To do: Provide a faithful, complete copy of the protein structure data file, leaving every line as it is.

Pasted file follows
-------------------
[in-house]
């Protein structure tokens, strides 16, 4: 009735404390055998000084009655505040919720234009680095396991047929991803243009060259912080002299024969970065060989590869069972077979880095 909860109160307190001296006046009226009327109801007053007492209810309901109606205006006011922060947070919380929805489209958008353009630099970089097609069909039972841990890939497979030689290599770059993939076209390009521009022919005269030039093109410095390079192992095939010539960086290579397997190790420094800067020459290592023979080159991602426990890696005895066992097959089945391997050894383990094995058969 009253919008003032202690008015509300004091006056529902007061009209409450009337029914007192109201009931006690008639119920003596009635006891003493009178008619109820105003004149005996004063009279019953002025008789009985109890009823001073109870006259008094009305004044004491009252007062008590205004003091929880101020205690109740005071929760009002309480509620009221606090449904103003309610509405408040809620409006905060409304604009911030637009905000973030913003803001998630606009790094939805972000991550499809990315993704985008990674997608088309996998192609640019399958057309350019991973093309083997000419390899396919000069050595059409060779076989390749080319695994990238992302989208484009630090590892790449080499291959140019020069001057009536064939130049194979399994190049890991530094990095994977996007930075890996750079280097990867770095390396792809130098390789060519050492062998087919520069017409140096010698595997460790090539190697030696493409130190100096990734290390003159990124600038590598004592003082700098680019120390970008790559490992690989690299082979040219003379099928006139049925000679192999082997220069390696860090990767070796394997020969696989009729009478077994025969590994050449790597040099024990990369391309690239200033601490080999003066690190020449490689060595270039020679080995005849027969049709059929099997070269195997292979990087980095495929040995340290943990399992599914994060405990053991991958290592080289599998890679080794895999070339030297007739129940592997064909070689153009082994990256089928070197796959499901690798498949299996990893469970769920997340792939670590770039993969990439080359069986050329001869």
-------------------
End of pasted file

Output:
[in-house]
């Protein structure tokens, strides 16, 4: 009735404390055998000084009655505040919720234009680095396991047929991803243009060259912080002299024969970065060989590869069972077979880095 909860109160307190001296006046009226009327109801007053007492209810309901109606205006006011922060947070919380929805489209958008353009630099970089097609069909039972841990890939497979030689290599770059993939076209390009521009022919005269030039093109410095390079192992095939010539960086290579397997190790420094800067020459290592023979080159991602426990890696005895066992097959089945391997050894383990094995058969 009253919008003032202690008015509300004091006056529902007061009209409450009337029914007192109201009931006690008639119920003596009635006891003493009178008619109820105003004149005996004063009279019953002025008789009985109890009823001073109870006259008094009305004044004491009252007062008590205004003091929880101020205690109740005071929760009002309480509620009221606090449904103003309610509405408040809620409006905060409304604009911030637009905000973030913003803001998630606009790094939805972000991550499809990315993704985008990674997608088309996998192609640019399958057309350019991973093309083997000419390899396919000069050595059409060779076989390749080319695994990238992302989208484009630090590892790449080499291959140019020069001057009536064939130049194979399994190049890991530094990095994977996007930075890996750079280097990867770095390396792809130098390789060519050492062998087919520069017409140096010698595997460790090539190697030696493409130190100096990734290390003159990124600038590598004592003082700098680019120390970008790559490992690989690299082979040219003379099928006139049925000679192999082997220069390696860090990767070796394997020969696989009729009478077994025969590994050449790597040099024990990369391309690239200033601490080999003066690190020449490689060595270039020679080995005849027969049709059929099997070269195997292979990087980095495929040995340290943990399992599914994060405990053991991958290592080289599998890679080794895999070339030297007739129940592997064909070689153009082994990256089928070197796959499901690798498949299996990893469970769920997340792939670590770039993969990439080359069986050329001869």